How do you try to convince markets that an economy is going to grow even in the face of serious budget cuts, at a time of already high unemployment? You produce some supply side structural reforms from a hat, et voila! This is how the IMF envisages getting growth in Greece, for example, and it is now being suggested that structural reforms will be a means of getting growth in Ireland as well:
Together with the structural reforms that will be announced in the strategy, this budgetary adjustment should allow Ireland to return to a strong and sustainable growth path while safeguarding the economic and social position of its citizens.
I am a little confused by this. After all, it just a couple of months since Morgan Stanley provided a completely contrary reason for being bullish about Ireland:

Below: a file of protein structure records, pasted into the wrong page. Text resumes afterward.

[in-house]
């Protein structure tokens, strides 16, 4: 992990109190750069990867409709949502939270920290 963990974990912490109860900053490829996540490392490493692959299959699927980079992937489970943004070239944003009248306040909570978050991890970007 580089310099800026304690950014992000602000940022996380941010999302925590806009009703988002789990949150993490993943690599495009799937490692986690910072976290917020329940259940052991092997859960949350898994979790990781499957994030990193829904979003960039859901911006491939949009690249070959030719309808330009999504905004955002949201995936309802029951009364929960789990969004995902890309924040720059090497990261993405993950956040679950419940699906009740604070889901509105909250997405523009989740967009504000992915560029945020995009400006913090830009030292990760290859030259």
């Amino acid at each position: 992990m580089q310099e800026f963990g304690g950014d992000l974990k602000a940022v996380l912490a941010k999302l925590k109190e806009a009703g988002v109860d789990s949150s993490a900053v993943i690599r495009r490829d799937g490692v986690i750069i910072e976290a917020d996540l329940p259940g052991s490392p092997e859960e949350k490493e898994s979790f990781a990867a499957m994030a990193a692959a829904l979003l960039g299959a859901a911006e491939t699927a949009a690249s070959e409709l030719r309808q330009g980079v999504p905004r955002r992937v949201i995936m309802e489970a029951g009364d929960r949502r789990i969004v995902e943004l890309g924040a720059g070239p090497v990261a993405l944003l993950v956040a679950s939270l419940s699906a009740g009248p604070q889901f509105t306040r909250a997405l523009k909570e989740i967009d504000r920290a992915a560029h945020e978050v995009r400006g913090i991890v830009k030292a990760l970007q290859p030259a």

Clearly, Ireland is facing major challenges in the quarters and years ahead. But, if there is one economy in the euro area that could meet such challenges, it is probably the Irish economy, in our view. Mind you, these strong preconditions are not a guarantee that Ireland will be able to overcome the challenges that lie ahead easily. But we believe that Ireland is fundamentally different from the other peripheral countries in that it is a fully deregulated, fully liberalised market economy. Hence, it should be able to adjust to the new environment and work its way out of the current situation more quickly.
The reason for my confusion is that if we are indeed fully deregulated and fully liberalised, it is hard to see where the Irish supply side rabbits are going to come from.
So: are you optimistic because Ireland is a lean green market machine, which will adjust flexibly and push our (practically vertical) aggregate supply curve out to the right at a rate of knots? Or, on the contrary, are you optimistic because we are a eurosclerotic mess, whose rigidities imply a fruitful pro-growth structural reform agenda?